Love and Light, Sandra

  5. Dear Bobbye: Your life story is a testimony to the extraordinary power of the soul to survive tremendous abuse. As you are experiencing, first hand, healing our lives evolves through stages. Your first major stage of healing came when you had the courage to step out of yourself and see life from the other person’s point of view by educating yourself to understand mental illness and becoming a caregiver. This was not a “mistake,” it was a vital part of your healing. You have now graduated to the stage of focusing on being a loving caregiver to yourself. Our thoughts create our reality, so I sense that you are punishing yourself through social isolation, withholding your feelings, and living in poverty. You can begin by forgiving yourself – not for what you did “wrong,” but for all of the pain and suffering that you are attracting into your life. It is time for YOU to heal, at a soul level, so be your own best friend. I am honored that you are choosing to use this site to help you with your healing and that you are practicing the exercises in this blog. And, yes, they really DO work; and, since Spirit knows no limits, you have the capability to heal at lightening speed, no matter how long you have been suffering. You ask if there are any other exercises that I can suggest. I am trusting my intuition, and what comes to me is to suggest that you sit in silence and bathe yourself in every color of the rainbow. Colors are energetic frequencies that have the capacity to transcend words and 3D limitations. You may enjoy listening to a forgiveness meditation with colors that I recorded, which can be downloaded from my website. Just go to the top of this page, click on “Products,” and you will see it. Another suggestion I have is for you to Google EFT (stands for emotional freedom technique), which is a highly effective way to clear acupressure points that are holding in emotional blocks. Many sites demonstrate exactly how to do this. It is free, and you can do it in the privacy of your home. Congratulations, Bobbye – you are on your way to progressing in your spiritual journey!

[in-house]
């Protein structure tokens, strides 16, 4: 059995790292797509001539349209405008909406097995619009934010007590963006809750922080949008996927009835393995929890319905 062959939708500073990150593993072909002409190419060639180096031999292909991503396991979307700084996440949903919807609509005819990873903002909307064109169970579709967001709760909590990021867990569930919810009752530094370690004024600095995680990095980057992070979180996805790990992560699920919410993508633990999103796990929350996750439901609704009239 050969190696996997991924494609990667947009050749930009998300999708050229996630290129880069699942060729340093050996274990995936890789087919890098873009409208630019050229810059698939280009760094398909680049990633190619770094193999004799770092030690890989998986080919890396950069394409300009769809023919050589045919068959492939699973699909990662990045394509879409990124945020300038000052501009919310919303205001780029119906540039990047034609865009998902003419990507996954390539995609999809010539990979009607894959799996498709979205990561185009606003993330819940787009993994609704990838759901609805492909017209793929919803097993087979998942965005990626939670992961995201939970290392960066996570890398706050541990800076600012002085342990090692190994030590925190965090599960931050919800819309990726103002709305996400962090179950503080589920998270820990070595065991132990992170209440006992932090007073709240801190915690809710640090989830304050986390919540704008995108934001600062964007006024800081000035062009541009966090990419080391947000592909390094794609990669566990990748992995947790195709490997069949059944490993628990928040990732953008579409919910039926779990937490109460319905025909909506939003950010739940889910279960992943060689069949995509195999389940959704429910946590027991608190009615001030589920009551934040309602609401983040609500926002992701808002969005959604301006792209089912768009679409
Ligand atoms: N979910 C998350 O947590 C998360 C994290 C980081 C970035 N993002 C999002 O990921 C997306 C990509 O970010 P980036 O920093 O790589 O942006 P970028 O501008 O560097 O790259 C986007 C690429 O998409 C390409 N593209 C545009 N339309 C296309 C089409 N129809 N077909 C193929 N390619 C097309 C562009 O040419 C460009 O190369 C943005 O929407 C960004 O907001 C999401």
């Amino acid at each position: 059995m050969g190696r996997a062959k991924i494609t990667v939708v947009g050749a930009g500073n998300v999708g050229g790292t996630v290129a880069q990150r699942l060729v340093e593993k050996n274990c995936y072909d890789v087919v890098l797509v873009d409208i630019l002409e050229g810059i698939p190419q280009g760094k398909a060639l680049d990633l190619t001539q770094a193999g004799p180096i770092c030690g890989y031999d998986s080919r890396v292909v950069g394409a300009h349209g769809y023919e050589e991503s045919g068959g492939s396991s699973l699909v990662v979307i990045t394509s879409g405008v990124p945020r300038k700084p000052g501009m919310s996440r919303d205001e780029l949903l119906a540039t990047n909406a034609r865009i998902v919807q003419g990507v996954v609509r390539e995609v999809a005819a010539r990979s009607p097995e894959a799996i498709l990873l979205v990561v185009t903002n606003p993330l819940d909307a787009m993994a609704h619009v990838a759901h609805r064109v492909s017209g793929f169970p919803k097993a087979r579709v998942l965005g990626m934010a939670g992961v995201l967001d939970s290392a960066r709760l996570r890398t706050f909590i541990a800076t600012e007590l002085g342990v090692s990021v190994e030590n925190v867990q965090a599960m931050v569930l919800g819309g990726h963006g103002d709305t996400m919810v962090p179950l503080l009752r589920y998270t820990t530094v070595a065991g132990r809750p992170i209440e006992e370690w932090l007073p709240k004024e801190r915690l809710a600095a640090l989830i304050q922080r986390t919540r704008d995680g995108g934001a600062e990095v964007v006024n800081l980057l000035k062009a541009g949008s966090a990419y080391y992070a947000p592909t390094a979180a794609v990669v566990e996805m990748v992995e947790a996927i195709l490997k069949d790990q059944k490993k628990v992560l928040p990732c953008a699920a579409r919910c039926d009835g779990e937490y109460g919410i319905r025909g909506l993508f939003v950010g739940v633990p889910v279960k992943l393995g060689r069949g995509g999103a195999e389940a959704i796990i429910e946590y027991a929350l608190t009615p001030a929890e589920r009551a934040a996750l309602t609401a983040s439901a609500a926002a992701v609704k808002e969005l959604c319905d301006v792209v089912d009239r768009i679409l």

Love and Light, Sandra